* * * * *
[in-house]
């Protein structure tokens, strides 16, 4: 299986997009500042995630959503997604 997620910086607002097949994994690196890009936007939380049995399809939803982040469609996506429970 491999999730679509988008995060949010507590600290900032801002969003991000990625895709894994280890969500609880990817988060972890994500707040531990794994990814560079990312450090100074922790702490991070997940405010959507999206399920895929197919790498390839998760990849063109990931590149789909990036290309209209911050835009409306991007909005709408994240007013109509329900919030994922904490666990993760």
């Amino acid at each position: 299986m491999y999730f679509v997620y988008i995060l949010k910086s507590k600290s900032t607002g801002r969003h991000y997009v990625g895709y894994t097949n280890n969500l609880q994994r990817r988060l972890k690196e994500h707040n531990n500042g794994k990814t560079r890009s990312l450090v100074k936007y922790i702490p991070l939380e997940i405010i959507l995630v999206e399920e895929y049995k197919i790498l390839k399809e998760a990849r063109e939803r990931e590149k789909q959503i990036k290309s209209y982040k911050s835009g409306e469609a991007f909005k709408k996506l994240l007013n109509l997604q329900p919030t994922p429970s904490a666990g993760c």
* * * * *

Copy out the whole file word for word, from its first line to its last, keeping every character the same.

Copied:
[in-house]
């Protein structure tokens, strides 16, 4: 299986997009500042995630959503997604 997620910086607002097949994994690196890009936007939380049995399809939803982040469609996506429970 491999999730679509988008995060949010507590600290900032801002969003991000990625895709894994280890969500609880990817988060972890994500707040531990794994990814560079990312450090100074922790702490991070997940405010959507999206399920895929197919790498390839998760990849063109990931590149789909990036290309209209911050835009409306991007909005709408994240007013109509329900919030994922904490666990993760």
């Amino acid at each position: 299986m491999y999730f679509v997620y988008i995060l949010k910086s507590k600290s900032t607002g801002r969003h991000y997009v990625g895709y894994t097949n280890n969500l609880q994994r990817r988060l972890k690196e994500h707040n531990n500042g794994k990814t560079r890009s990312l450090v100074k936007y922790i702490p991070l939380e997940i405010i959507l995630v999206e399920e895929y049995k197919i790498l390839k399809e998760a990849r063109e939803r990931e590149k789909q959503i990036k290309s209209y982040k911050s835009g409306e469609a991007f909005k709408k996506l994240l007013n109509l997604q329900p919030t994922p429970s904490a666990g993760c």